First things first. What’s a grain?
The foods we call grains are the seeds of certain members of the grass family. Wheat, barley, oats, rye, rice, corn, sorghum, and millet are all grains.
Each grain has three main components:
(A) The endosperm: the starchy part that would feed a baby plant if the seed were planted and grown; it makes up about 70-75% of the volume of the grain.
(B) The germ: the part of the seed that would grow into a new plant.
(C) The bran: an outer coating to protect the grain.
Next, let’s talk about milling.
While some grains like brown rice are eaten whole, most are milled. Milling crushes the grain into a meal or flour. It also breaks apart the germ, endosperm, and bran, allowing us to choose which parts to include in that flour. For white flour—which is to say, the majority of flour sold today—that means keeping only the starchy endosperm and discarding the fibrous bran and the oily, quick-to-spoil germ. A flour made only of endosperm keeps for a long time and makes good breads and pastries. But it lacks the flavor and nutrients that are in the bran and germ.
This separation is nothing new; people have been removing the bran and germ to make white flour for millennia. Prior to the industrial revolution, the sifting required to separate the bran and endosperm was a laborious process. That’s why white flour was a rarity used only on special occasions. Advances in milling technology during the 19th century made white flour accessible to the masses. Through many rounds of grinding and sifting and refining, modern roller mills produce white flour. In the milling industry, this white flour is often called 75% extraction. In other words, it includes 75% of the original wheat berry—the endosperm—but none of the other 25% that was the bran and germ. White all purpose (AP) flour and white bread flour are both 75% extraction flours.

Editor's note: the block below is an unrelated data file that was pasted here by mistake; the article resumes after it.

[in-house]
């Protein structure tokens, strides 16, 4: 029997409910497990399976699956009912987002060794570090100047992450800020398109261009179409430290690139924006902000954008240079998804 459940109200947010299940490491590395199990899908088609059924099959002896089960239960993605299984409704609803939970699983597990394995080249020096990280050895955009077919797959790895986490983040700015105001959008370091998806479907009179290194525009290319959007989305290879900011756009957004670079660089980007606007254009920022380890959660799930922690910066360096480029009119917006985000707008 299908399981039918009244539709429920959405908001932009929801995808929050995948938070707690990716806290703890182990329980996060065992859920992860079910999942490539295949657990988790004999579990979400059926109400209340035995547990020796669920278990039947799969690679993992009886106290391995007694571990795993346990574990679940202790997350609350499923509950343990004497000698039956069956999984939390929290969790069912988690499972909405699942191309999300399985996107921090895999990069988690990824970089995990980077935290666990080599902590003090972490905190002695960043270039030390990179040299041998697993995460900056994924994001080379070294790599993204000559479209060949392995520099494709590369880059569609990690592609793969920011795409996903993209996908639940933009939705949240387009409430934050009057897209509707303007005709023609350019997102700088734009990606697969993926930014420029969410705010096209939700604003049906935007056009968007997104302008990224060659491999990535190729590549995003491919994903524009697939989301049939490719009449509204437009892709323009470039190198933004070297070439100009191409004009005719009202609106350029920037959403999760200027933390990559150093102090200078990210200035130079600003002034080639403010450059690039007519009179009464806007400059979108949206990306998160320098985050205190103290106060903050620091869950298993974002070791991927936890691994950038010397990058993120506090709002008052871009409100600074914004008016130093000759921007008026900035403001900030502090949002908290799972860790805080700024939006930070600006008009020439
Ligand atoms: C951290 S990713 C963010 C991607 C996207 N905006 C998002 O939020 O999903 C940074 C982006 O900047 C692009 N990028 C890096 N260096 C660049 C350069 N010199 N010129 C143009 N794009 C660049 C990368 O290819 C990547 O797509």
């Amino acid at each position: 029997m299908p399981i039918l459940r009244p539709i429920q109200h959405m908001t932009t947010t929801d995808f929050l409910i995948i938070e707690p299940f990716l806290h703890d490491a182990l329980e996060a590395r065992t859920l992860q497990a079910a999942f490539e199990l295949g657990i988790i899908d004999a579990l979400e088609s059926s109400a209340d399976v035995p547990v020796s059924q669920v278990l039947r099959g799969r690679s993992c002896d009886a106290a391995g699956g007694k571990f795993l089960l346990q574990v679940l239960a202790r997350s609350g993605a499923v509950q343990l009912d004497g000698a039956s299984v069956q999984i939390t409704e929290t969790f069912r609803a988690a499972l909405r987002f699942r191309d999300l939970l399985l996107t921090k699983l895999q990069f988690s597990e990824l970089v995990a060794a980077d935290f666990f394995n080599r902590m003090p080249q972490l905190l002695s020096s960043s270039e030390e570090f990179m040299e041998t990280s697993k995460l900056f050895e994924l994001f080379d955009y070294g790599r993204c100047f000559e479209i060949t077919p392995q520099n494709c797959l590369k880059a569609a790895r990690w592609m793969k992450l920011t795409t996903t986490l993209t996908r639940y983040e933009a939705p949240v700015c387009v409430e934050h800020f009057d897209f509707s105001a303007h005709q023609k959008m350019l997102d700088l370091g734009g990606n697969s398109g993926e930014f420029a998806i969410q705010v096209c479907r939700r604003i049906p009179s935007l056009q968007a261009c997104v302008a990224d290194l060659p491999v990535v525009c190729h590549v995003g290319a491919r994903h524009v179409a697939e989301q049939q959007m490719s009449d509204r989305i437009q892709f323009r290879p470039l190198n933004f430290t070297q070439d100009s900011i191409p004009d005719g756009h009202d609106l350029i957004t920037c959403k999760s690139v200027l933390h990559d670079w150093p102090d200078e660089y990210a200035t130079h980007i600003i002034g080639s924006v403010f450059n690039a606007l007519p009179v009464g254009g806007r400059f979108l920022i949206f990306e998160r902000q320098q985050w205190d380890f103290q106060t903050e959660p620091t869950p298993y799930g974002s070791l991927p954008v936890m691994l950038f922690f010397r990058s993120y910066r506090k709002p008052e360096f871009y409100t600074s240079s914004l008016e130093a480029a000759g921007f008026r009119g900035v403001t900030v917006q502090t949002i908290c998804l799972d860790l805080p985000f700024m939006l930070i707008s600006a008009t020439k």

Since the endosperm lacks much of the nutrition of the grain, white flours are often enriched: they have certain nutrients like vitamins added back in to make up for what was lost when the bran and germ were discarded. In other words, enriched flour undergoes additional processing to make up for what was removed by the earlier processing.
What about whole grain flours, like whole wheat?
Much like how modern brown sugar is made by taking white sugar and mixing molasses in, most whole wheat flour is made by taking white flour and mixing the bran and germ back in. Whole wheat flour must contain endosperm, bran, and germ in the same proportions as the original wheat berry did. Since whole wheat flour has 100% of the original components, this is called 100% extraction. Put another way, that 100% is the “whole” in whole grain. That’s true for all grains: whole wheat, whole rye, you name it. It’s also true for white whole wheat flour—that’s just a regular whole wheat flour made from a paler colored variety of wheat. If you were to mix back in some, but not all, of the bran and germ, you’d get what’s called a “high extraction” flour—a flour that falls between 75% and 100% extraction.
Legally, for a bread to be labeled as “whole wheat,” 100% of the flour used to make it must be whole wheat flour. However, it can still include other ingredients, like sugar or eggs or any of the non-pronounceable ingredients found in many supermarket loaves.
There’s another way to make whole grain flours.
You could just never sift anything out in the first place. It’s much less common. This is what we do at Zingerman’s Bakehouse on our two in-house stone mills. We use our whole grain flours in many of our baked goods, like our olive oil cake made with freshly milled whole grain durum wheat and our vollkornbrot bread made with freshly milled whole grain rye. In other baked goods, we use a mix of whole grain flours and AP or high extraction flours. Our banana breads are made with 60% freshly milled whole grain soft white wheat and 40% AP flour. Our country miche bread is made with a mix of freshly milled whole grain rye and spelt along with high extraction Michigan wheat flour.
One challenge to using whole grain and high extraction flours is that the oils from the germ and bran can make them go rancid more quickly. Since we bake with the flours right away the rancidity and short shelf life isn’t a problem. We never remove any part of the grain, so all the vitamins are already there without any enriching. And just like how freshly ground coffee has a ton of aroma and flavor but months-old ground coffee has lost much of its character, our freshly milled grains give an enormous boost to the flavor of our breads and pastries. You really can taste the difference.